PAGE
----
VOD film review: Some Kind of Heaven
“Disney World for Retirees”8
Matthew Turner | On 15, May 2021
Director: Lance Oppenheim
Cast: Anne Kincer, Reggie Kincer, Dennis Dean, Barbara Lochiatto
Produced by Darren Aronofsky, this engaging, beautifully shot documentary is the debut feature of director Lance Oppenheim. It centres on The Villages, a sprawling, affluent retirement community in Central Florida, which has grown from 800 people when it opened in the mid-1980s to a whopping 130,000 people today.
The film opens with a montage sequence that shows why The Villages is frequently referred to as “Disney World for Retirees”, as residents are shown enjoying all manner of activities, from hot air ballooning to synchronised golf cart driving to singles events. These are intercut with long-time residents singing the virtues of this OAP fantasyland, with one noting: “Nobody’s from here, so it’s like high school – you can be what you want to be.”
In other hands, this could easily have been a quirky, observational piece that played up that high school comparison, showcasing The Villages’ more flamboyant personalities. However, Oppenheim has something else in mind and the film takes a much more melancholy direction as it focuses on four residents for whom the fantasy isn’t quite working out.
First, there’s Anne and Reggie, a couple who have been married for 47 years. Sporty Anne has thrown herself into everything The Villages has to offer, but Reggie finds himself out of sorts, retreating into increasingly weird meditation techniques and experimenting with illegal drugs. His “unusual” behaviour (there’s a great shot of him driving a golf cart into a sprinkler and howling) threatens both his marriage and his general well-being, eventually culminating in an excruciating court appearance.
Then, there’s Barbara, who moved from Massachusetts to The Villages with her husband, only for him to die shortly afterwards, effectively leaving her stranded, as they’d spent their savings to get there. As one of the only residents who still has to work, Barbara’s loneliness is palpable, but things look up when she forges a potentially romantic connection with golf cart salesman (and margarita expert) Lynn, who cheerfully describes himself as a frog – “I’m here till I croak”.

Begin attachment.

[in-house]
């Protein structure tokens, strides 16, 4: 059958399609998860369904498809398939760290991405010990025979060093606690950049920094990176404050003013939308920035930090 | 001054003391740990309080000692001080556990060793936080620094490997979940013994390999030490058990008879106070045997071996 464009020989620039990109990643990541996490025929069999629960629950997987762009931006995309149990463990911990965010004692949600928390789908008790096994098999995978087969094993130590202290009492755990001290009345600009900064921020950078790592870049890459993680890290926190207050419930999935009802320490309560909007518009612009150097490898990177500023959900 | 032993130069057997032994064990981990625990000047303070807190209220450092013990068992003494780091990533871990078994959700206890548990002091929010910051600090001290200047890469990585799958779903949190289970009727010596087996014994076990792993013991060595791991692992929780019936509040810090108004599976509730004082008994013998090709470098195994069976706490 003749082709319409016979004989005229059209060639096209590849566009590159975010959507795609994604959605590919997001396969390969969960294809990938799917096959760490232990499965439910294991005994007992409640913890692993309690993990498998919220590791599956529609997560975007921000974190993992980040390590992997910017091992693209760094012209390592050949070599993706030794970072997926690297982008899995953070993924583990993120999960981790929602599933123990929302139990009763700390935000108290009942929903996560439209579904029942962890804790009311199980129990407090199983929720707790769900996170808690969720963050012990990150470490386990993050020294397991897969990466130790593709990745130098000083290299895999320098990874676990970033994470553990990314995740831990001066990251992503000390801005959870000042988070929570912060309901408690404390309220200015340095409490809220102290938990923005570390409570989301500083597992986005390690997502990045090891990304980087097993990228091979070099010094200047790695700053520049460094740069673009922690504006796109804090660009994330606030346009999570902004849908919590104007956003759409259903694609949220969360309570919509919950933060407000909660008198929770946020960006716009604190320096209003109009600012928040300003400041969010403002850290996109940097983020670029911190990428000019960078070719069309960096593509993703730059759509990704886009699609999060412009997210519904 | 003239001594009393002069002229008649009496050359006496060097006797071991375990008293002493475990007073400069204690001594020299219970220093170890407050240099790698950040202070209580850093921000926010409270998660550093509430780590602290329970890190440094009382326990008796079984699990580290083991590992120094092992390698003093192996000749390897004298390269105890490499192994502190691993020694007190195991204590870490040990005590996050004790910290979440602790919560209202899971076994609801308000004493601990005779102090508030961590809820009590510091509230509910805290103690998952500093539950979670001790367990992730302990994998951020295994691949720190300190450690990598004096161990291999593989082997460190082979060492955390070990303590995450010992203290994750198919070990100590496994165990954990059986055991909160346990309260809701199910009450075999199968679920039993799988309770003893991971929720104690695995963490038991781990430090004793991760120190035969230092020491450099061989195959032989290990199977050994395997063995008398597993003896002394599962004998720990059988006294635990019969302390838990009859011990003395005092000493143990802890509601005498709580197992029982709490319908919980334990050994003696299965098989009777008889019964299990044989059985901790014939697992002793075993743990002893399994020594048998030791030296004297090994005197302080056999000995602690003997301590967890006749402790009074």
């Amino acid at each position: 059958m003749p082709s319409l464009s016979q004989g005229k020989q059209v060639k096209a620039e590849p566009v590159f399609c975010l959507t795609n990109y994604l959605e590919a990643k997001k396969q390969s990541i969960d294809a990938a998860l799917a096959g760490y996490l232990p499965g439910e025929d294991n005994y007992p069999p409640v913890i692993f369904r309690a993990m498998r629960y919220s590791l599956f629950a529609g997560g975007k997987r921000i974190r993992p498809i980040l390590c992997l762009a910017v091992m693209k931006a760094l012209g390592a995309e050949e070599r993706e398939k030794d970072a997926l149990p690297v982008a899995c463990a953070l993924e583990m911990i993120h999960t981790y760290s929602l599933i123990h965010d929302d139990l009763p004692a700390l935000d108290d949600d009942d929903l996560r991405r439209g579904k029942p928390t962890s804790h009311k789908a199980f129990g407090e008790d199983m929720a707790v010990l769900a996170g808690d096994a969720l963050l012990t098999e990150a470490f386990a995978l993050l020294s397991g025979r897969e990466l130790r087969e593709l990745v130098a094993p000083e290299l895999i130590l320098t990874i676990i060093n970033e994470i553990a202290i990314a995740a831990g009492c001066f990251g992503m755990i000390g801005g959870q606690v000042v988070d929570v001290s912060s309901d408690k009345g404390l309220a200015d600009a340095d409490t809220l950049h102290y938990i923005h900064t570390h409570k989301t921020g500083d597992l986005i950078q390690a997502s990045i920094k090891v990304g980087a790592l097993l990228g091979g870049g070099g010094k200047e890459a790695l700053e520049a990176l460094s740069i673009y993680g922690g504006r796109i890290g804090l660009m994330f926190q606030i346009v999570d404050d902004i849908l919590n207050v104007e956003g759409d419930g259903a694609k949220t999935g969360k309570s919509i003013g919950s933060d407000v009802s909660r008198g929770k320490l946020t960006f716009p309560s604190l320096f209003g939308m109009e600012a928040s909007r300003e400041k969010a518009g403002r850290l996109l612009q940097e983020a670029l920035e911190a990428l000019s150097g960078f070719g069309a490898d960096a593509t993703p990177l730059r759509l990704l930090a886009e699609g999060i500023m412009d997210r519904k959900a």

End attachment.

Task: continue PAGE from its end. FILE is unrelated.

Finally, there’s 81-year-old freeloader Dennis, who sleeps in his van and says he came to The Villages to party, freely admitting that his goal is to find a wealthy widow to settle down with. However, that’s proving trickier than he anticipated – when we meet Dennis he says he’s had no luck finding women at the bars or the churches, but things have picked up now he’s started hanging out at the swimming pools.
Oppenheim intercuts between each of the four main subjects as their stories unfold, occasionally dropping in extra little snippets from elsewhere in The Villages, such as open house day, or a saleswoman trying to convince residents to take advantage of their pre-paid funeral plan. Accordingly, the three main storylines are extremely engaging, united by an almost overwhelming sense of sadness – it’s as painful for us as it is for Anne to watch Reggie go off the rails, while a sequence where Dennis runs into trouble and calls everyone he knows looking for a place to stay is quietly heart-breaking.
In the end, the film raises some questions that go frustratingly unanswered, because Reggie clearly has mental health issues that should have been spotted long ago. It also never reveals the exact financial requirements of The Villages and pointedly avoids any contrast with senior life outside the grounds. On top of that, you’re left wishing that Oppenheim had balanced out the sadness with one or two happier stories, or at least spent a little longer with some of the quirkier residents like the Elaines (“We are Elaine!”), a large group of women who all share the same name.